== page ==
A data analyst and writer for NerdWallet spent hours "playing with the numbers" in order to advise prospective homebuyers shopping in today's groundbreaking housing market.
Elizabeth Renter published a piece exploring ways in which consumers can make the smartest decisions.
"Buying a home can be intimidating—a high-cost goal with a complex purchasing process," she wrote. "But it’s especially scary in a seller’s market, amid tightened lending standards, high prices, low supply and, oh, a global pandemic. In spite of this, more homes changed hands in 2020 than in any of the past 14 years, and I was among those braving the headwinds."
She's not sharing a complex spreadsheet system or secret formula for choosing a mortgage, she notes, but rather lessons personally applied in order to "prove that the best financial advice is a starting point, not an edict, meant to be applied through the lens of personal circumstances."
To that end, she advises, "know how the market applies to personal circumstance."
"Selling a home in this market might be a cinch," she noted, "but buying a replacement could bring challenges."
She continues, "buck the rules, with caution."
"Writing an attractive offer on a home isn’t only about the price you’re offering," Renter said. "Faced with multiple offers or the knowledge that more could be coming, a seller will lean toward those that make the transaction look as simple and painless as possible. An agreeable closing date, minimal contingencies, and proof of your ability to obtain financing are all part of a competitive offer."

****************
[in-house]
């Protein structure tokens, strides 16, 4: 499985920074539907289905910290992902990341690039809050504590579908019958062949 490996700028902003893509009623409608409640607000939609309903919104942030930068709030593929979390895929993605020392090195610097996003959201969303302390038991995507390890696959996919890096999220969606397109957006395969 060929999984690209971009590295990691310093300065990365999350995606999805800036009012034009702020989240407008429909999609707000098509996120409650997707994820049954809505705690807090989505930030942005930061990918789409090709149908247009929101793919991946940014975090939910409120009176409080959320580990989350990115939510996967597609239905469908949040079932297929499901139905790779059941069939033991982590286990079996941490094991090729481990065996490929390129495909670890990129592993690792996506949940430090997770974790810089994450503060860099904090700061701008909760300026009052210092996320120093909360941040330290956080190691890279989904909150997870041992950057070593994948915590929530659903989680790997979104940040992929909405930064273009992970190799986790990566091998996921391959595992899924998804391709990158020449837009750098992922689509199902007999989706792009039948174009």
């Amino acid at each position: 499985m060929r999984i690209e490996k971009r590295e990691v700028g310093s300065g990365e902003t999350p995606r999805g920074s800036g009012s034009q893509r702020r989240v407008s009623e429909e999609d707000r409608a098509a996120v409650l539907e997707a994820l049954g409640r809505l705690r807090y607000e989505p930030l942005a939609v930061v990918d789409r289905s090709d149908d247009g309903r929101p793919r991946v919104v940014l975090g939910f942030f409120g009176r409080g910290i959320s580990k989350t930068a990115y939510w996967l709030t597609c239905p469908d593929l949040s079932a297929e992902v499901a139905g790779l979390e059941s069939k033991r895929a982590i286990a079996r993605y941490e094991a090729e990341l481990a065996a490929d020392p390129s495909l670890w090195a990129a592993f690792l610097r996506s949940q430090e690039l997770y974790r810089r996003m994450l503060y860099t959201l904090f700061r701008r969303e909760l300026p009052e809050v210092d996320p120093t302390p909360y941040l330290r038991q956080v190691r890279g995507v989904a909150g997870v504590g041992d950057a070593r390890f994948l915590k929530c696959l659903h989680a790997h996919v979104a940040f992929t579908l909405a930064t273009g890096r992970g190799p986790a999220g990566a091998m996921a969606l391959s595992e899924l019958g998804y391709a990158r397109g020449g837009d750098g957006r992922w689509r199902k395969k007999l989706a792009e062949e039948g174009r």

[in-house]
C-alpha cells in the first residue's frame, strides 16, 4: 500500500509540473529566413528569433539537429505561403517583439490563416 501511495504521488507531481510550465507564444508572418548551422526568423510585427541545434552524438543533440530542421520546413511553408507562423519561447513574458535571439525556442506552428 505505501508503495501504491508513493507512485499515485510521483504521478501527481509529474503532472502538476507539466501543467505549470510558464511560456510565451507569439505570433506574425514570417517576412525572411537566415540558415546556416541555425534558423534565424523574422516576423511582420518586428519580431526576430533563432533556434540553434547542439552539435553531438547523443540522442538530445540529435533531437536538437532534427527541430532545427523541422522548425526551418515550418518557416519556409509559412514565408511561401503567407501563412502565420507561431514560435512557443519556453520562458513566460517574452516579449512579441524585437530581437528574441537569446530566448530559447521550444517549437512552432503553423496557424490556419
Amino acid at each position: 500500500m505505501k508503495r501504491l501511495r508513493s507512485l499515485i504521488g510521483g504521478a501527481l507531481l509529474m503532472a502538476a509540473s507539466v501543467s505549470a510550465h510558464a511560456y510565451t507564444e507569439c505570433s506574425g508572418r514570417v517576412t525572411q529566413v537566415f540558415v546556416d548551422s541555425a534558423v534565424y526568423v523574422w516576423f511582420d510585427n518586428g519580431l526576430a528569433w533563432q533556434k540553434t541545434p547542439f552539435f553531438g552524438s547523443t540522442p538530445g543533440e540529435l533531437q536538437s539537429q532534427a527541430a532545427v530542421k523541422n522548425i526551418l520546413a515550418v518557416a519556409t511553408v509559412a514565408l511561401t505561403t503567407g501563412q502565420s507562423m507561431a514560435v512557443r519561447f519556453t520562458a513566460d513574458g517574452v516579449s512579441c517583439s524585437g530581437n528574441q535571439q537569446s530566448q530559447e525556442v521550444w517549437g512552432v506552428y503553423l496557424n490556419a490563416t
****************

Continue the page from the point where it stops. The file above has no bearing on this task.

Calculate several scenarios, she added.
"Weigh the costs and benefits of each," she wrote. "If the payments for a 15-year fixed-rate mortgage still allow you to stay on top of your other bills and long-term financial goals such as retirement, you’ll save considerably in the long run. For example, financing $240,000 for 30 years at 3% costs about $124,000 in interest, where a comparable 15-year mortgage costs $44,000. Also, if you’re looking to take advantage of super-low interest rates, shorter-term loans generally offer the lowest rates."
She also recommends that homebuying hopefuls shop around for a lender and loan.
"Gone are the days where the neighborhood banker drew up loan documents and [the borrower signed] on the dotted line," she said.
Today's buyer has options that mean finding a mortgage to fit a personal budget, lifestyle, and long-term financial goals.
Read the full article at nerdwallet.com.